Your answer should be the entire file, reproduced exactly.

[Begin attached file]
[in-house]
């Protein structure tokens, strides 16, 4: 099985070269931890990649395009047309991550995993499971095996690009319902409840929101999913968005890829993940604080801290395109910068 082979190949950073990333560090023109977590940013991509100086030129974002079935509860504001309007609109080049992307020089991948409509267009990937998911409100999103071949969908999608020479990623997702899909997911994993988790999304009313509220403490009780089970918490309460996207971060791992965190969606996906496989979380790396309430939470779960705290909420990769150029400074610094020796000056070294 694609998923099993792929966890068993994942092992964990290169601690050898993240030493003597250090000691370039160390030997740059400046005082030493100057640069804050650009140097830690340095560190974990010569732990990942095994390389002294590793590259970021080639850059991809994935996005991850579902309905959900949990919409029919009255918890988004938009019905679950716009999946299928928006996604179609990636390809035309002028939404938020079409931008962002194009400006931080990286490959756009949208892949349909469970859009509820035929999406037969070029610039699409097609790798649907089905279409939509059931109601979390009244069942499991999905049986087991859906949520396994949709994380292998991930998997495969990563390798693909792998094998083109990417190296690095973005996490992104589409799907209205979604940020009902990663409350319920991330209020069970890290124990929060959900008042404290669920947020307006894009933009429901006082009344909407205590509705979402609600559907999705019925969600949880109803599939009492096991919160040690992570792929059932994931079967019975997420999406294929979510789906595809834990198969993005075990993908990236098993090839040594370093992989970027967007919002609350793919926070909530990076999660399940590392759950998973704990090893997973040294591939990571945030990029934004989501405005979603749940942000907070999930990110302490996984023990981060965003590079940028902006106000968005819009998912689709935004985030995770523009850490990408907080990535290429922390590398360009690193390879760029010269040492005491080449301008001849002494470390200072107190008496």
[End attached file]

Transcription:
[in-house]
């Protein structure tokens, strides 16, 4: 099985070269931890990649395009047309991550995993499971095996690009319902409840929101999913968005890829993940604080801290395109910068 082979190949950073990333560090023109977590940013991509100086030129974002079935509860504001309007609109080049992307020089991948409509267009990937998911409100999103071949969908999608020479990623997702899909997911994993988790999304009313509220403490009780089970918490309460996207971060791992965190969606996906496989979380790396309430939470779960705290909420990769150029400074610094020796000056070294 694609998923099993792929966890068993994942092992964990290169601690050898993240030493003597250090000691370039160390030997740059400046005082030493100057640069804050650009140097830690340095560190974990010569732990990942095994390389002294590793590259970021080639850059991809994935996005991850579902309905959900949990919409029919009255918890988004938009019905679950716009999946299928928006996604179609990636390809035309002028939404938020079409931008962002194009400006931080990286490959756009949208892949349909469970859009509820035929999406037969070029610039699409097609790798649907089905279409939509059931109601979390009244069942499991999905049986087991859906949520396994949709994380292998991930998997495969990563390798693909792998094998083109990417190296690095973005996490992104589409799907209205979604940020009902990663409350319920991330209020069970890290124990929060959900008042404290669920947020307006894009933009429901006082009344909407205590509705979402609600559907999705019925969600949880109803599939009492096991919160040690992570792929059932994931079967019975997420999406294929979510789906595809834990198969993005075990993908990236098993090839040594370093992989970027967007919002609350793919926070909530990076999660399940590392759950998973704990090893997973040294591939990571945030990029934004989501405005979603749940942000907070999930990110302490996984023990981060965003590079940028902006106000968005819009998912689709935004985030995770523009850490990408907080990535290429922390590398360009690193390879760029010269040492005491080449301008001849002494470390200072107190008496």